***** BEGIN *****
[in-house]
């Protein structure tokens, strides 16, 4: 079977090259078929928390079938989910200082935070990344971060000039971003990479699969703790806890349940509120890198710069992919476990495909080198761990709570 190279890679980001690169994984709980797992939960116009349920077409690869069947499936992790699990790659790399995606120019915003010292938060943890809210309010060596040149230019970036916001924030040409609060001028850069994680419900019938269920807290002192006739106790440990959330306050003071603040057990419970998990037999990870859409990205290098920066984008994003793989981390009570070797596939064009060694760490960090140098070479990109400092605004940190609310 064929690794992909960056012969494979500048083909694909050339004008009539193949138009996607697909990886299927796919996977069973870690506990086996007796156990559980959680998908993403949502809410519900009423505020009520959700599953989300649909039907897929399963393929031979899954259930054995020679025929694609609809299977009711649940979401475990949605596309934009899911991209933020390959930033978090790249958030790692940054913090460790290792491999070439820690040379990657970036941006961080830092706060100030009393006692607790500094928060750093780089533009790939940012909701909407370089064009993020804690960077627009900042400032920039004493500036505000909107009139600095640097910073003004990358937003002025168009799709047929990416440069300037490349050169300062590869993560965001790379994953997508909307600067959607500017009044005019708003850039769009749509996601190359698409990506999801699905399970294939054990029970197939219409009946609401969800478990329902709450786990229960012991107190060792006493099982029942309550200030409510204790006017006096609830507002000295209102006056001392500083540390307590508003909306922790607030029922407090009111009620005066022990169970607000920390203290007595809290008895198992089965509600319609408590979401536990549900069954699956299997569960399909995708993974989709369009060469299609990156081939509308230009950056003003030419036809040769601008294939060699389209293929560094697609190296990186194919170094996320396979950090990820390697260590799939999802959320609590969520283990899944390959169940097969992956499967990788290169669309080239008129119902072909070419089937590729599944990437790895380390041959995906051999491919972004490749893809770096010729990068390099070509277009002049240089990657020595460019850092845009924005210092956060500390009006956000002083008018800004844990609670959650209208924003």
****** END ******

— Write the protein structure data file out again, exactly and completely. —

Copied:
[in-house]
């Protein structure tokens, strides 16, 4: 079977090259078929928390079938989910200082935070990344971060000039971003990479699969703790806890349940509120890198710069992919476990495909080198761990709570 190279890679980001690169994984709980797992939960116009349920077409690869069947499936992790699990790659790399995606120019915003010292938060943890809210309010060596040149230019970036916001924030040409609060001028850069994680419900019938269920807290002192006739106790440990959330306050003071603040057990419970998990037999990870859409990205290098920066984008994003793989981390009570070797596939064009060694760490960090140098070479990109400092605004940190609310 064929690794992909960056012969494979500048083909694909050339004008009539193949138009996607697909990886299927796919996977069973870690506990086996007796156990559980959680998908993403949502809410519900009423505020009520959700599953989300649909039907897929399963393929031979899954259930054995020679025929694609609809299977009711649940979401475990949605596309934009899911991209933020390959930033978090790249958030790692940054913090460790290792491999070439820690040379990657970036941006961080830092706060100030009393006692607790500094928060750093780089533009790939940012909701909407370089064009993020804690960077627009900042400032920039004493500036505000909107009139600095640097910073003004990358937003002025168009799709047929990416440069300037490349050169300062590869993560965001790379994953997508909307600067959607500017009044005019708003850039769009749509996601190359698409990506999801699905399970294939054990029970197939219409009946609401969800478990329902709450786990229960012991107190060792006493099982029942309550200030409510204790006017006096609830507002000295209102006056001392500083540390307590508003909306922790607030029922407090009111009620005066022990169970607000920390203290007595809290008895198992089965509600319609408590979401536990549900069954699956299997569960399909995708993974989709369009060469299609990156081939509308230009950056003003030419036809040769601008294939060699389209293929560094697609190296990186194919170094996320396979950090990820390697260590799939999802959320609590969520283990899944390959169940097969992956499967990788290169669309080239008129119902072909070419089937590729599944990437790895380390041959995906051999491919972004490749893809770096010729990068390099070509277009002049240089990657020595460019850092845009924005210092956060500390009006956000002083008018800004844990609670959650209208924003």